Alexander Eik: Very much so, yes.
Tellyspotting: It’s probably safe to say this is a little bit of a departure from the things you’ve done in the past and as I mentioned earlier, Atlantic Crossing premieres Sunday on Masterpiece of PBS here in the US. Are you excited about the premiere after 7+ years of dealing with the creation, the research, the writing, the casting and the physical production of the series?
Alexander Eik: Absolutely! To my knowledge, this is the first Scandinavian series ever to be screened as part of the PBS Masterpiece series and so of course it’s a great honor to be a part of that and to see that this series will now reach such a large audience in America.
It’s a dream come true and it’s more than I could have ever hoped for. Getting a series that has been financed and produced out of Norway, this is more than one could expect and even hope and dream for so I’m very delighted. I’m very excited. I’m also very eager to see how it will be received by the audience in America.
Tellyspotting: And, finally, as I’m learning the phrase Nordic Noir, if you were to be able to suggest one series that should be required viewing, what would that be?
Alexander Eik: I would highly recommend a series called Wisting (Norwegian police procedural) which is produced by my company, CineNord, and it was acquired by BBC and it’s based on a series of books by Jørn Lier Horst, a very successful Norwegian crime thriller writer, the second biggest we have after Jo Nesbø. It’s a true Nordic Noir. A very suspenseful thriller set in the snowy landscapes of rural Norway.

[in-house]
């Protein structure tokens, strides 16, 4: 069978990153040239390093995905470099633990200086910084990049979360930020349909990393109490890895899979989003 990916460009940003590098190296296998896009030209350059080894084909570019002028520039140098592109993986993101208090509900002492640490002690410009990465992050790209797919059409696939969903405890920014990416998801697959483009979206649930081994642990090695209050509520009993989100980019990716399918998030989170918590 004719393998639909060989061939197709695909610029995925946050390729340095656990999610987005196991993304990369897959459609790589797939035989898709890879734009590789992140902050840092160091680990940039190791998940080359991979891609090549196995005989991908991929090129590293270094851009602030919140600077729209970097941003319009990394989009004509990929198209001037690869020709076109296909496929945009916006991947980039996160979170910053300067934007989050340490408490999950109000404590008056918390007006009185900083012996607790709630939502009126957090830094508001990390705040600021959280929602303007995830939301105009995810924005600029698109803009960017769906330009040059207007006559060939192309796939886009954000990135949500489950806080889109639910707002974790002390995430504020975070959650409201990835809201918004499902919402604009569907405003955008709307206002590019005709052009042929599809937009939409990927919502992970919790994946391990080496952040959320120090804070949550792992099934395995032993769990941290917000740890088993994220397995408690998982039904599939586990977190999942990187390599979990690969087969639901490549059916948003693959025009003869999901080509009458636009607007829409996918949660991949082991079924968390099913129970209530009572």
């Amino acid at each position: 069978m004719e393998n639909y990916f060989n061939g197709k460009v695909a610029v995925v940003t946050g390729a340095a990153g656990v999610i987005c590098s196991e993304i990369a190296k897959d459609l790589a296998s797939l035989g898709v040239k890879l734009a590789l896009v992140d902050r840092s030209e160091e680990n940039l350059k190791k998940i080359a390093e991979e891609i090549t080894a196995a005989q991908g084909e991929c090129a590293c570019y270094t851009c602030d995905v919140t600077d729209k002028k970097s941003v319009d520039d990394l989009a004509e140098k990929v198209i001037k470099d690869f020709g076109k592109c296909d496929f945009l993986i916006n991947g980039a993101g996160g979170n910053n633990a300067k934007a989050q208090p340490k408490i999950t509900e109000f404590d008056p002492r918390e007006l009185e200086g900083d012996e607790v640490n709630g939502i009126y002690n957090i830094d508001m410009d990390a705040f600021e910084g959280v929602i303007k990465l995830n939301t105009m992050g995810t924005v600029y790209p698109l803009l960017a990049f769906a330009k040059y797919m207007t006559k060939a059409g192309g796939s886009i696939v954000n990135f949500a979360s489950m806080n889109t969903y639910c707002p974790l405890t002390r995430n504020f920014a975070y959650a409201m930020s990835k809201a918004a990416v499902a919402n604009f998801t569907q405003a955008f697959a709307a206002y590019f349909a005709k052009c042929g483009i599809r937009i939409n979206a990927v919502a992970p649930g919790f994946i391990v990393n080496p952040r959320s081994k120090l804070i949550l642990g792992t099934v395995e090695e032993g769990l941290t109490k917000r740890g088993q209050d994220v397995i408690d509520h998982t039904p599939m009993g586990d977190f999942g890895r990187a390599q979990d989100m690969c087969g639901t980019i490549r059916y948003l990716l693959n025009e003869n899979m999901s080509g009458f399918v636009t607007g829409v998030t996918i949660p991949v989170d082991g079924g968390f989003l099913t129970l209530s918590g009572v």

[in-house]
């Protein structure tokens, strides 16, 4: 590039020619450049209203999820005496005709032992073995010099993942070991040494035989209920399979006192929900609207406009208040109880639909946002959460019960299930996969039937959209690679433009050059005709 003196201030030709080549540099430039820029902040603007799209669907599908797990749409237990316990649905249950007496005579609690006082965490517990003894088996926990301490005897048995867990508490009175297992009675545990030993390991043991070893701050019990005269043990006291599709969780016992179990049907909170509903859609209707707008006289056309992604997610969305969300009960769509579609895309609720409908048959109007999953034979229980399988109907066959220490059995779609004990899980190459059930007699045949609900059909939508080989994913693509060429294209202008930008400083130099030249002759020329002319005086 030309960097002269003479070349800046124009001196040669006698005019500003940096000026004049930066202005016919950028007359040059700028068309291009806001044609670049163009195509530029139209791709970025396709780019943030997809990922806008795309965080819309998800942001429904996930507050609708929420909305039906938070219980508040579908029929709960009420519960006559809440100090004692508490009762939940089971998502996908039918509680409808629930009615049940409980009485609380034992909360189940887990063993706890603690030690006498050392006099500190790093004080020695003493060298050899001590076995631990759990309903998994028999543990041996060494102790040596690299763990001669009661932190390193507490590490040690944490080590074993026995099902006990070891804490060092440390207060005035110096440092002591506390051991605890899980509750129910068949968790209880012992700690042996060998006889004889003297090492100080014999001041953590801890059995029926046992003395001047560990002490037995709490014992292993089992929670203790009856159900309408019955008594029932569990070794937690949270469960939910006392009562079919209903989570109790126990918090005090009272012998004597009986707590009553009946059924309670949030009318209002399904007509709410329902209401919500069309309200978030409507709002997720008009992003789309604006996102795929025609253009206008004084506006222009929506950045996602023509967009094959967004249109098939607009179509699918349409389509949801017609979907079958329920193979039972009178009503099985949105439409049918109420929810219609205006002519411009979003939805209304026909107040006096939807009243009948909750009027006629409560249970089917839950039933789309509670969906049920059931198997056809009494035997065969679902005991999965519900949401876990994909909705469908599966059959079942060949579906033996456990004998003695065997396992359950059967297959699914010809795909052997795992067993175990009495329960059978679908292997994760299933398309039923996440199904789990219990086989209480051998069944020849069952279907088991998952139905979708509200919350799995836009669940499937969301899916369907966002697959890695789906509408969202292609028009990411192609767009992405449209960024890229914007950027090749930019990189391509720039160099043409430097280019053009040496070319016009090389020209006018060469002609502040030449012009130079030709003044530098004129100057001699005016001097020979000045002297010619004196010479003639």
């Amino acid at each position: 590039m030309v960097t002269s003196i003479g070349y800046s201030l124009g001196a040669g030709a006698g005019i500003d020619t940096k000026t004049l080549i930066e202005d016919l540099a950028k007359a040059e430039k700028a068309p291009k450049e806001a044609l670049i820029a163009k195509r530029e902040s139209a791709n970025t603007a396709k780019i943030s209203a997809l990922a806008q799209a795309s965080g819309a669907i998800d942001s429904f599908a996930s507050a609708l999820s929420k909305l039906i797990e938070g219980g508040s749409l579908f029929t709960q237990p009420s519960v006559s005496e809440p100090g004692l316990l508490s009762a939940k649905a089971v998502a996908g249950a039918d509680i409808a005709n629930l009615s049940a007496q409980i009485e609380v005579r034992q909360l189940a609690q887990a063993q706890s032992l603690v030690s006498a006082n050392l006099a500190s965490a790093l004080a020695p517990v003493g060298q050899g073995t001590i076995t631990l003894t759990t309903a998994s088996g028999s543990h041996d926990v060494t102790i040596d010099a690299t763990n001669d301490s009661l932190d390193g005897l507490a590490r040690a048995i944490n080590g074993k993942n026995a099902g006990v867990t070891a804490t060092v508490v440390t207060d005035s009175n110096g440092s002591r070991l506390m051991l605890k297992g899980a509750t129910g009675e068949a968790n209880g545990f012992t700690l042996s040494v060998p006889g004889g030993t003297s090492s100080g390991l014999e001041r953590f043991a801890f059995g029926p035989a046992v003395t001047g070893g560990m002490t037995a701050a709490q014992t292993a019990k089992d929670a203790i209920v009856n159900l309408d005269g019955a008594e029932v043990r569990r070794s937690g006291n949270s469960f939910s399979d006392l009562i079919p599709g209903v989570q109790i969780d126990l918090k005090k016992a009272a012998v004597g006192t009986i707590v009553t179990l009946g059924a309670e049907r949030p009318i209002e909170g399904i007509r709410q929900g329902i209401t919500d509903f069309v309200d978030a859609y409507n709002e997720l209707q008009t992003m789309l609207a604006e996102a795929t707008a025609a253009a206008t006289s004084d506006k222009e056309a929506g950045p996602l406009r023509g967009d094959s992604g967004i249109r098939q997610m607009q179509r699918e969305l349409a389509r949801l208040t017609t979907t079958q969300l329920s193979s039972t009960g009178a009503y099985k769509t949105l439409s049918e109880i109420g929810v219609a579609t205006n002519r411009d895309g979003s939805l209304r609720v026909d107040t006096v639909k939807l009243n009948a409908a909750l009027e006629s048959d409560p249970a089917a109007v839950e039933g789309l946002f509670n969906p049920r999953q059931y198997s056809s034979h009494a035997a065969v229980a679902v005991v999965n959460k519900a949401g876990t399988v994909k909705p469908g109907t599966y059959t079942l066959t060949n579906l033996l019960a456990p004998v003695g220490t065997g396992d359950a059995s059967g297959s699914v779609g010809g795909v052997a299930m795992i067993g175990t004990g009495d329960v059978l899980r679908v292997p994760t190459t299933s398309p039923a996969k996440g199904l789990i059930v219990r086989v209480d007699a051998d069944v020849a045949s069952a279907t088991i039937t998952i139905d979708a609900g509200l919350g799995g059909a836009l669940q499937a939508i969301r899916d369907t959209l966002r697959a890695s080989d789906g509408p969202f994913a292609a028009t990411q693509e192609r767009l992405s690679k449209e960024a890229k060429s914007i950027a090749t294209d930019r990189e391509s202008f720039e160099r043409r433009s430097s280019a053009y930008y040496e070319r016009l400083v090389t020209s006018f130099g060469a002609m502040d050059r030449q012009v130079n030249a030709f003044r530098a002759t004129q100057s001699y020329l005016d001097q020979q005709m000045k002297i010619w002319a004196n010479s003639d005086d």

Tellyspotting: It’s interesting that when a lot of production around the world was shut down for the last year or so, the appetite for international drams in their own language has steadily increased. That’s been the most exciting thing about 2020 is that it’s opening our ability to broadcast things that we normally would never have seen. I think The Bridge, obviously did this early on but series like that became more popular as they were remade in English as opposed to when they first appeared in their original language.
Alexander Eik: I agree it’s been a very interesting development, I would rather say perhaps evolution of the media that we now see how foreign language series are getting a foothold also in English speaking territories. Of course, it opens up these huge markets to these productions that would previously not have been discovered and enjoyed by American or British audiences.
This is also due to the fact that one of the main drivers has been steadily increase of quality that you will find in foreign language productions. We see also higher budgets with Atlantic crossing which is probably the biggest series ever to come out of Scandinavia, it would not have been possible to finance Atlantic Crossing 10 or 15 years ago, but now we’re seeing a change in that and I strongly believe that the series will actually be some international audience so I think it’s very exciting times, both for the audiences and for us behind the camera.
Tellyspotting: Like you, I look forward to good things for Atlantic Crossing beginning Sunday. I think the fact that it’s such a little known story and that it’s a true story is going to bring viewers who love documentaries and love dramas. So, congratulations.
Alexander Eik: Thank you so much. Thank you for having me and take care.
Atlantic Crossing premieres Sunday, April 4 at 9pET/8pCT on PBS Masterpiece.